Kosovo PM Hashim Thaci claims election victory
Kosovo Prime Minister Hashim Thaci has claimed victory in the country's first parliamentary vote since declaring unilateral independence from Serbia.
He addressed supporters hours after an exit poll gave Mr Thaci's Democratic Party of Kosovo (PDK) 31% of the vote.
Its main rival and ex-junior coalition partner, the Democratic League of Kosovo (LDK), was second with 25%.
If the results are confirmed, Mr Thaci will need support from other parties to form a government.
The newcomer Self-Determination Party, led by student activist-turned-politician Albin Kurti, was in third place with 16%.
In a speech broadcast on Kosovo state TV, Mr Thaci said his party had won a "major victory" for "democratic and Euro-Atlantic values".
"Today, the will of Kosovo citizens spoke and decided clearly, today European Kosovo spoke, today Euro-Atlantic Kosovo spoke."
The Central Election Commission said the overall turnout was 48%, according to the AFP news agency, compared to 40% at the last elections in 2007.
The commission's head, Valdete Daka, said the voting process had been a success. "There have been technical hitches that have not hurt the process," she said.
The ethnic Albanian majority and small Serb minority remain largely estranged in Kosovo, more than a decade after a Nato-led conflict broke Serbia's control.
Belgrade has not recognised Kosovo's independence and most Serbs were expected to boycott the elections.
The EU says the election is important for Kosovo's hopes of entry into the organisation.
During the campaign, institutionalised corruption and the dire state of Kosovo's economy consistently topped lists of voter concerns.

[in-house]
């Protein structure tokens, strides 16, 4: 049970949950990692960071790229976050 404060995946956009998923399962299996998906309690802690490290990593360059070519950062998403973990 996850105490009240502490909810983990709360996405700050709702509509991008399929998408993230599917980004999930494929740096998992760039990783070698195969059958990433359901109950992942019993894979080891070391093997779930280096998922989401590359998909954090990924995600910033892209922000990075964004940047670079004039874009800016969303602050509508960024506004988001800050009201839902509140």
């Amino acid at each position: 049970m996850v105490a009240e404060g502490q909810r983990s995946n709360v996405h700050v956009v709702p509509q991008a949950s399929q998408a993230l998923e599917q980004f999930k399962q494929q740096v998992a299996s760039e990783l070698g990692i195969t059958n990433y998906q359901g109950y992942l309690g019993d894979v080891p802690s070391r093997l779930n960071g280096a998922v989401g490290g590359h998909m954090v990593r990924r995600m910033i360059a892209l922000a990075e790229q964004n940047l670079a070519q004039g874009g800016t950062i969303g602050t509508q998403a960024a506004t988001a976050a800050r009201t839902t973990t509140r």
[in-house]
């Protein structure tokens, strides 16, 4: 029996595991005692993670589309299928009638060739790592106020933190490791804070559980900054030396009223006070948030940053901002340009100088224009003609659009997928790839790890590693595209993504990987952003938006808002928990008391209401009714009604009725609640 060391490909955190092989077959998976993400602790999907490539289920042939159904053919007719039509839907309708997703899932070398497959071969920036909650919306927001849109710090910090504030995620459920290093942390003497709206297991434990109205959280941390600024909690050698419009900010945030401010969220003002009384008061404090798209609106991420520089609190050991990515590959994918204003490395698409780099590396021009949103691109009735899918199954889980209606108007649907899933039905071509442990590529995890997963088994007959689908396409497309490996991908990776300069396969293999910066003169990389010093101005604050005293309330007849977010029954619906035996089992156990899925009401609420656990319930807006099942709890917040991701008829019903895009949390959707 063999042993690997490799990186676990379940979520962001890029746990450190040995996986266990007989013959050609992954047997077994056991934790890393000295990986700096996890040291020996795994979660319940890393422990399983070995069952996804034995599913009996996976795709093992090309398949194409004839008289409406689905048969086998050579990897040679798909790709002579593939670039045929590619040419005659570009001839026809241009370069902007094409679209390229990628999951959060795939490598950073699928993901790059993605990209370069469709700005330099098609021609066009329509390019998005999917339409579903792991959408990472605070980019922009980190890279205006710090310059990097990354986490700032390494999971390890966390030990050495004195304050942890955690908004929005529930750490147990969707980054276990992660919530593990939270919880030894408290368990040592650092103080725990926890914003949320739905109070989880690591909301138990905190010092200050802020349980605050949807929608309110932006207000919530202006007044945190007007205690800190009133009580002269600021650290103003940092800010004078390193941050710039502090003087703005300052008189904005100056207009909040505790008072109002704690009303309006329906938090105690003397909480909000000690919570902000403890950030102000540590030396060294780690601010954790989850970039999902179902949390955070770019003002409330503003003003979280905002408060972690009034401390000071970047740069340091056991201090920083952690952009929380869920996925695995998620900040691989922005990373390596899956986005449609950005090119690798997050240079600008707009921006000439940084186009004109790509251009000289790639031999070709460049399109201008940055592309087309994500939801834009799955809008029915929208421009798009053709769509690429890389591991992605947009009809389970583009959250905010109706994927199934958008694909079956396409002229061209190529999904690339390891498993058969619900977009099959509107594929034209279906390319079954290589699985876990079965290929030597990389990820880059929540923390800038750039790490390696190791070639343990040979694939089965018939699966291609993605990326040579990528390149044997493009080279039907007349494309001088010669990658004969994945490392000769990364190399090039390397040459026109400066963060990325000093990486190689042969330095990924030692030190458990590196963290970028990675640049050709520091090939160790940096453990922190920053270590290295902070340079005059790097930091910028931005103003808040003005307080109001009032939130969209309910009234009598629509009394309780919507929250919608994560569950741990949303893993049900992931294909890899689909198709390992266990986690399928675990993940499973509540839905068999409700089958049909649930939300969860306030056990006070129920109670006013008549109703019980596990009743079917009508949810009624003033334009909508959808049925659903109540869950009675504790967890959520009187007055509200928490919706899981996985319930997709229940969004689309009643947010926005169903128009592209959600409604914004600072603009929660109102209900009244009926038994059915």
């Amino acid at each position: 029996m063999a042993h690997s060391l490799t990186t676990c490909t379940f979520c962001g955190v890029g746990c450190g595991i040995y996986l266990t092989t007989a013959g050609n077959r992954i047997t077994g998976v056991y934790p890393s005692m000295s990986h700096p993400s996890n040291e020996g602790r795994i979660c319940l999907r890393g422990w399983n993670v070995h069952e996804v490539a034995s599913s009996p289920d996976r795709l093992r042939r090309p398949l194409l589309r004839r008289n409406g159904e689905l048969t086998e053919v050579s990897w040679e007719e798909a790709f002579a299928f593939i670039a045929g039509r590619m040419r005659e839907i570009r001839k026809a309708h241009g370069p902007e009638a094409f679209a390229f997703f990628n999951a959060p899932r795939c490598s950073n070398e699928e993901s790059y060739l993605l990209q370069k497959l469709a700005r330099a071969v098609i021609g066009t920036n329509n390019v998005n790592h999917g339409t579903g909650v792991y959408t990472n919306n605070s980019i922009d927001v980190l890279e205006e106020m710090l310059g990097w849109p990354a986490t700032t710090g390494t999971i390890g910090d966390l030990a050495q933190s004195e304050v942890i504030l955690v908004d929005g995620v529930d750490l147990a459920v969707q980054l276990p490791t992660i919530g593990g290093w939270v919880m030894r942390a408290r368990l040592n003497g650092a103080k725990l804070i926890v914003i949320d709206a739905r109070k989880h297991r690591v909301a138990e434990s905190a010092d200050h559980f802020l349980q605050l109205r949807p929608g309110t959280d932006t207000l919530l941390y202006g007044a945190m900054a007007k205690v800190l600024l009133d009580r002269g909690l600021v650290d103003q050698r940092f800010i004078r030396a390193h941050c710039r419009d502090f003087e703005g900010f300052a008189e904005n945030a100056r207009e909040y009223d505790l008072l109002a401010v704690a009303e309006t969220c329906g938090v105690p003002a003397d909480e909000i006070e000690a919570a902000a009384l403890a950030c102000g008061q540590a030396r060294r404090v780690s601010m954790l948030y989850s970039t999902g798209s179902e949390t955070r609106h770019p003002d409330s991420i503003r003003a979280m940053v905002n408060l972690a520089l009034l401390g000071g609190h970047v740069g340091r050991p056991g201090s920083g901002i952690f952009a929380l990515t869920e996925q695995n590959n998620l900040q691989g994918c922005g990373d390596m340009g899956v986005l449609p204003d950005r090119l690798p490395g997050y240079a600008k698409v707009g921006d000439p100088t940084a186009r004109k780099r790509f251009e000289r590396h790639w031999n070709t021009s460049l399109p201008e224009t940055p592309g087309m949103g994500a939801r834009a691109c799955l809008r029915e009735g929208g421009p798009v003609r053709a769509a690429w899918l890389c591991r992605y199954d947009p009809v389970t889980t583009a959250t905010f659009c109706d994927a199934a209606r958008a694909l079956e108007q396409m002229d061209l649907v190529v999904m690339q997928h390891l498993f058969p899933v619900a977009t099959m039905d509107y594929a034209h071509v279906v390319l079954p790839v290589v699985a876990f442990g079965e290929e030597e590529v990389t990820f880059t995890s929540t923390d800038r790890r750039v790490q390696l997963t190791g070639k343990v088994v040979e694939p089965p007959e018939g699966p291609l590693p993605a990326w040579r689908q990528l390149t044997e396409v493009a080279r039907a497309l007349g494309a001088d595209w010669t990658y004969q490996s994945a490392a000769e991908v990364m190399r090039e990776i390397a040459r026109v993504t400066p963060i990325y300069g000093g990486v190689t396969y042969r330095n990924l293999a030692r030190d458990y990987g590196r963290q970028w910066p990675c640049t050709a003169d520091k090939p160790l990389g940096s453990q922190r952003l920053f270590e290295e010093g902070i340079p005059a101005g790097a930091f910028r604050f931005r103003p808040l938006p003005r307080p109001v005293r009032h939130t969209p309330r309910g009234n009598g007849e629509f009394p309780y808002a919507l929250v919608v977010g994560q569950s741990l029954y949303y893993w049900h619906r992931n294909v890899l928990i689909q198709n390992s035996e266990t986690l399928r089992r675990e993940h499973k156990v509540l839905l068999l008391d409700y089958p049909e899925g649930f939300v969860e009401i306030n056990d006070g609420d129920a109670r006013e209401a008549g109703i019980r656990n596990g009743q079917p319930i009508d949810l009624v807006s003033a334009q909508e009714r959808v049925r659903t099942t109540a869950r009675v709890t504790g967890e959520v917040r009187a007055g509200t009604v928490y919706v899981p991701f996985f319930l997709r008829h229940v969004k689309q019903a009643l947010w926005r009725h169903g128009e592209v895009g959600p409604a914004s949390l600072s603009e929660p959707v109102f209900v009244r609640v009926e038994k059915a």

Pre-election opinion polls had suggested the PDK would win without an outright majority, with the LDK mounting a strong challenge.
Polls closed at 1900 (1800 GMT) on Sunday.
Police reported a handful of minor security incidents. Shots were fired at an empty building used by Nato peacekeepers in the Serb-majority town of Zubin Potok.
Because of the expected Serb boycott, the election commission set up mobile polling stations in the north.
However, turnout among Serbs living in enclaves in central Kosovo was higher than in previous elections.
An early election had to be called after the LDK pulled out of Mr Thaci's government in October in a row over its then leader, Fatmir Sejdiu, who was also Kosovo's president.
After Mr Sejdiu stepped down as president, he was ousted from the LDK leadership by the mayor of Pristina, Isa Mustafa.
Another party, the Alliance for the Future of Kosovo, has been weakened because its leader, former rebel Ramush Haradinaj, is being retried by the UN war crimes tribunal in The Hague.
Among Kosovo's most daunting challenges are an unemployment rate of 45% - even higher among young people - and one of the weakest economies in Europe.
While recognised by many Western countries, Kosovo is still not a member of the UN. Its ethnic Albanian majority are under pressure to show they can build peaceful relations with the Serb minority.
Serbs now only number around 120,000 out of Kosovo's population of two million.
Most of them live in enclaves guarded by Nato-led peacekeepers, and many are concentrated in the north, between the divided town of Mitrovica and the Serbian border.
The US ambassador in Kosovo, Christopher Dell, has warned that an attempt to partition the north could spark renewed ethnic violence across the region, according to a series of secret diplomatic cables released by the Wikileaks website on Thursday.